Doctors have told the child’s father, Brade Gilleland, that his son will never wake up.
“The only way to keep him alive is to keep him on machines,” Gilleland said.
He and Pace have been in and out of juvenile court about the child and his 2-year-old sister, who are in the care of the Division of Family and Children Services, according to Gilleland.
“I’d like (the juvenile courts) to address my son’s situation,” he told The Atlanta Journal-Constitution. “We went to Superior Court about a month ago on a Friday and (Gwinnett Superior Court Judge Kathryn M. Schrader) said she’d have a decision by Monday.”
But Gilleland said he and his lawyer have not heard back.
Pace’s attorney, Angela Kinley, said her client is being denied access to medical records for her son at the same time the hospital is pushing for a decision on treatment.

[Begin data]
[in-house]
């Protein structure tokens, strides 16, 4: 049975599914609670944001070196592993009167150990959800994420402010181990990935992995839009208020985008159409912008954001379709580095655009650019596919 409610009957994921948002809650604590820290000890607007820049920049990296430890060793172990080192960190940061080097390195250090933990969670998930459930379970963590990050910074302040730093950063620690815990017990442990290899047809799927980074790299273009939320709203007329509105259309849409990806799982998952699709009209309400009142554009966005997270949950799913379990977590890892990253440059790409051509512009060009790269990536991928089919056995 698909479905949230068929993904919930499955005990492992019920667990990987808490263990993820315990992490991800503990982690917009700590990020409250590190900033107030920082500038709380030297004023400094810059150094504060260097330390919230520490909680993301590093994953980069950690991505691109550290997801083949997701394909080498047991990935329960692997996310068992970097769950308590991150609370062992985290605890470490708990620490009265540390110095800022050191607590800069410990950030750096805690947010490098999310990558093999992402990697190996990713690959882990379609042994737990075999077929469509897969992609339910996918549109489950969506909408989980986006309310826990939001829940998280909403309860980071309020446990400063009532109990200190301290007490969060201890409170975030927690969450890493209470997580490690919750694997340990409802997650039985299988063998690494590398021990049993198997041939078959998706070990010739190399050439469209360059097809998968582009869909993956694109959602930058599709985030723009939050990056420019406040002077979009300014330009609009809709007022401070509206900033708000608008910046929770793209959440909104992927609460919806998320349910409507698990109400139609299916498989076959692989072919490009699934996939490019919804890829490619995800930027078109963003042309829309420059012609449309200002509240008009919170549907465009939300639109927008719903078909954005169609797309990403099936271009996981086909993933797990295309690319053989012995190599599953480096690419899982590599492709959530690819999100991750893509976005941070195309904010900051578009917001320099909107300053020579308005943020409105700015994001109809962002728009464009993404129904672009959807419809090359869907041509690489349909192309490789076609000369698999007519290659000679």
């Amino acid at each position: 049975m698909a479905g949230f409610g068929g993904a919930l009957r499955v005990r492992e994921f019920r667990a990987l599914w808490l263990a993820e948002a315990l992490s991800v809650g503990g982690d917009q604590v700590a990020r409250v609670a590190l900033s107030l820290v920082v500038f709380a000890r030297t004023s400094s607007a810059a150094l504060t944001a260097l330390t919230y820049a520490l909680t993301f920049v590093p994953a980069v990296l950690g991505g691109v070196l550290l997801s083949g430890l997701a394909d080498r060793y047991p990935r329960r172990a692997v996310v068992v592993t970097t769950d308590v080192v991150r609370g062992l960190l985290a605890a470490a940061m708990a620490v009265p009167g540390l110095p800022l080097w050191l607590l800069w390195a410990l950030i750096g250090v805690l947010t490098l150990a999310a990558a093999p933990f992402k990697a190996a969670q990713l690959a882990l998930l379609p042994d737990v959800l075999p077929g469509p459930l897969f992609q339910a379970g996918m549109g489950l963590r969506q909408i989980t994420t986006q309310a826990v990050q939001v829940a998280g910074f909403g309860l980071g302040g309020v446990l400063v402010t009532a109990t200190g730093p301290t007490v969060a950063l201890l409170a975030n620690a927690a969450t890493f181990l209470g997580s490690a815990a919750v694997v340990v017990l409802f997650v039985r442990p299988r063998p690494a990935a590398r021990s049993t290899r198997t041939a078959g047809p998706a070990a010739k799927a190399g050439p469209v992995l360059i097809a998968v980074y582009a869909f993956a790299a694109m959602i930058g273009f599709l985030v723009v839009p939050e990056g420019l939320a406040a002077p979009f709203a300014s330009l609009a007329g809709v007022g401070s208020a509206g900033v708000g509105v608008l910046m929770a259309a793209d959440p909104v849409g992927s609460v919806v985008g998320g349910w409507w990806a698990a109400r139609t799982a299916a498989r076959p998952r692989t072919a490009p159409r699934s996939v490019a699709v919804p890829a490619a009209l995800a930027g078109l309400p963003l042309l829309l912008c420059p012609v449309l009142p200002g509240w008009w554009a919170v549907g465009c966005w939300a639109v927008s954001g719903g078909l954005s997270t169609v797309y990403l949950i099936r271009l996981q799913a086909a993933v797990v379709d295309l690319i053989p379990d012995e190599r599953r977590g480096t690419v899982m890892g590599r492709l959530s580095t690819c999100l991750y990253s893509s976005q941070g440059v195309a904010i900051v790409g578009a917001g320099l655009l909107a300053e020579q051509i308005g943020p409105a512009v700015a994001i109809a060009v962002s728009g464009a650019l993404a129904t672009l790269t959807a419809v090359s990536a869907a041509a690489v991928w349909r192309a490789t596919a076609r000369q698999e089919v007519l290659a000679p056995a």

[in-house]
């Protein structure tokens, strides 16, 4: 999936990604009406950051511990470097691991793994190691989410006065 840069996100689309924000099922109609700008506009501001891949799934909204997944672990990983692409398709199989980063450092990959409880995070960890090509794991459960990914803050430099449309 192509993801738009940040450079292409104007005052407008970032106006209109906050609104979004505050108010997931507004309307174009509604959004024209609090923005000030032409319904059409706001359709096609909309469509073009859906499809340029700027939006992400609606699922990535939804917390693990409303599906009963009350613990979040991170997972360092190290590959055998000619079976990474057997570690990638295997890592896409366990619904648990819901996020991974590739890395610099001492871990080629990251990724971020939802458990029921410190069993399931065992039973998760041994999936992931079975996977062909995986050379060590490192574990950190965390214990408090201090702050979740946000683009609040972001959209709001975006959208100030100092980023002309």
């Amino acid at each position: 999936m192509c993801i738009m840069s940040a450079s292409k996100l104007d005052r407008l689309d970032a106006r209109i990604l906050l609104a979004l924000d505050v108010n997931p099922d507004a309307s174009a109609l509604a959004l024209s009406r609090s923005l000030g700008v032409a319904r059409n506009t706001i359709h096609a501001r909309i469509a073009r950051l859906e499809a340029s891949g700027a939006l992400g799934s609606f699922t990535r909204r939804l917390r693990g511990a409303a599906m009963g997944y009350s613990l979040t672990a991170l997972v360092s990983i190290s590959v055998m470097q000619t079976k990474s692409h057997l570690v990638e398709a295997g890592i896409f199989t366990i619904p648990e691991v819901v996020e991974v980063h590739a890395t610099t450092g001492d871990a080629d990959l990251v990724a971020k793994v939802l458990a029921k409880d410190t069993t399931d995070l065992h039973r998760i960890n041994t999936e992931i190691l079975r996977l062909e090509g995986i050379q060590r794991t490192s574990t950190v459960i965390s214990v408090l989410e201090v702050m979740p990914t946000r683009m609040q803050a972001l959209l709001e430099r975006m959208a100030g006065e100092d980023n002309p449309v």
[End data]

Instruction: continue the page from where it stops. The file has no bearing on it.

“I don’t think it’s consistent to deny access to medical records when asking to terminate a child’s life,” Kinley said.
Kinley said Pace’s “position regarding her son's medical treatment ... has nothing to do with anything other than her love and concern for her child.”
Pace’s father, Mike Stieb, told The AJC he is frustrated because the courts will not make a decision about his grandson until his daughter and her ex-husband agree on medical treatment.
He worries his grandson could end up with a medically trained foster family while DFCS and the courts decide what to do.
“It’s a legal hot potato and no one is taking action,” Stieb said. “Doctors have said the global brain damage is irreversible and there will be little to no quality of life.”
In other news:
"Jenny Jones" Gay Crush Murderer Released From Prison